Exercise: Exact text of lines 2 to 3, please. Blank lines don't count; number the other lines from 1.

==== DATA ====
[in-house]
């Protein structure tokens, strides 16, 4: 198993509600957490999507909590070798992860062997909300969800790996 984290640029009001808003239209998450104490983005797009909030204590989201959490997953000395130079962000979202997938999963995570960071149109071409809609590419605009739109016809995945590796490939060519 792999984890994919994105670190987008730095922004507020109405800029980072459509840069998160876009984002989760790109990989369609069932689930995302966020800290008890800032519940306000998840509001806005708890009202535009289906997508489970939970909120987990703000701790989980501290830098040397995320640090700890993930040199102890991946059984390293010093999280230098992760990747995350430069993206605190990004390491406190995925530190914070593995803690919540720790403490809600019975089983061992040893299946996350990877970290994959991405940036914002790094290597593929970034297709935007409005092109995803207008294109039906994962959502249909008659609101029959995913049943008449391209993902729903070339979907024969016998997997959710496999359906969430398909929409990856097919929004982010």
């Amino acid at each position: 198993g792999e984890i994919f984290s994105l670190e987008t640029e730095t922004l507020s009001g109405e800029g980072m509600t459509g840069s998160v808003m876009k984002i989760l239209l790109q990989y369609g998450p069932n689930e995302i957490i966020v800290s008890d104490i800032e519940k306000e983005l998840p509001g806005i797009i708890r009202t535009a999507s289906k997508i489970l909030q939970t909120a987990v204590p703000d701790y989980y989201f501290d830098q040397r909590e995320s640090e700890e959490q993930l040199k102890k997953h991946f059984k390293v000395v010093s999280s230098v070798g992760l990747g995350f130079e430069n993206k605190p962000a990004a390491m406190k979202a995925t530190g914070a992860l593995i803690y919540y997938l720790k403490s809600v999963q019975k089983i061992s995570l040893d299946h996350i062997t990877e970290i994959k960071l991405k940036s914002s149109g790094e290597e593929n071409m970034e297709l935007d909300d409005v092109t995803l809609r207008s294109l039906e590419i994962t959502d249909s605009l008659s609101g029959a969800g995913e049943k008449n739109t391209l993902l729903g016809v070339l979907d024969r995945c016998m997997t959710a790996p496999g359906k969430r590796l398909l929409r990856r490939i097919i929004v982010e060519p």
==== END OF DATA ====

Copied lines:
């Protein structure tokens, strides 16, 4: 198993509600957490999507909590070798992860062997909300969800790996 984290640029009001808003239209998450104490983005797009909030204590989201959490997953000395130079962000979202997938999963995570960071149109071409809609590419605009739109016809995945590796490939060519 792999984890994919994105670190987008730095922004507020109405800029980072459509840069998160876009984002989760790109990989369609069932689930995302966020800290008890800032519940306000998840509001806005708890009202535009289906997508489970939970909120987990703000701790989980501290830098040397995320640090700890993930040199102890991946059984390293010093999280230098992760990747995350430069993206605190990004390491406190995925530190914070593995803690919540720790403490809600019975089983061992040893299946996350990877970290994959991405940036914002790094290597593929970034297709935007409005092109995803207008294109039906994962959502249909008659609101029959995913049943008449391209993902729903070339979907024969016998997997959710496999359906969430398909929409990856097919929004982010």
């Amino acid at each position: 198993g792999e984890i994919f984290s994105l670190e987008t640029e730095t922004l507020s009001g109405e800029g980072m509600t459509g840069s998160v808003m876009k984002i989760l239209l790109q990989y369609g998450p069932n689930e995302i957490i966020v800290s008890d104490i800032e519940k306000e983005l998840p509001g806005i797009i708890r009202t535009a999507s289906k997508i489970l909030q939970t909120a987990v204590p703000d701790y989980y989201f501290d830098q040397r909590e995320s640090e700890e959490q993930l040199k102890k997953h991946f059984k390293v000395v010093s999280s230098v070798g992760l990747g995350f130079e430069n993206k605190p962000a990004a390491m406190k979202a995925t530190g914070a992860l593995i803690y919540y997938l720790k403490s809600v999963q019975k089983i061992s995570l040893d299946h996350i062997t990877e970290i994959k960071l991405k940036s914002s149109g790094e290597e593929n071409m970034e297709l935007d909300d409005v092109t995803l809609r207008s294109l039906e590419i994962t959502d249909s605009l008659s609101g029959a969800g995913e049943k008449n739109t391209l993902l729903g016809v070339l979907d024969r995945c016998m997997t959710a790996p496999g359906k969430r590796l398909l929409r990856r490939i097919i929004v982010e060519p």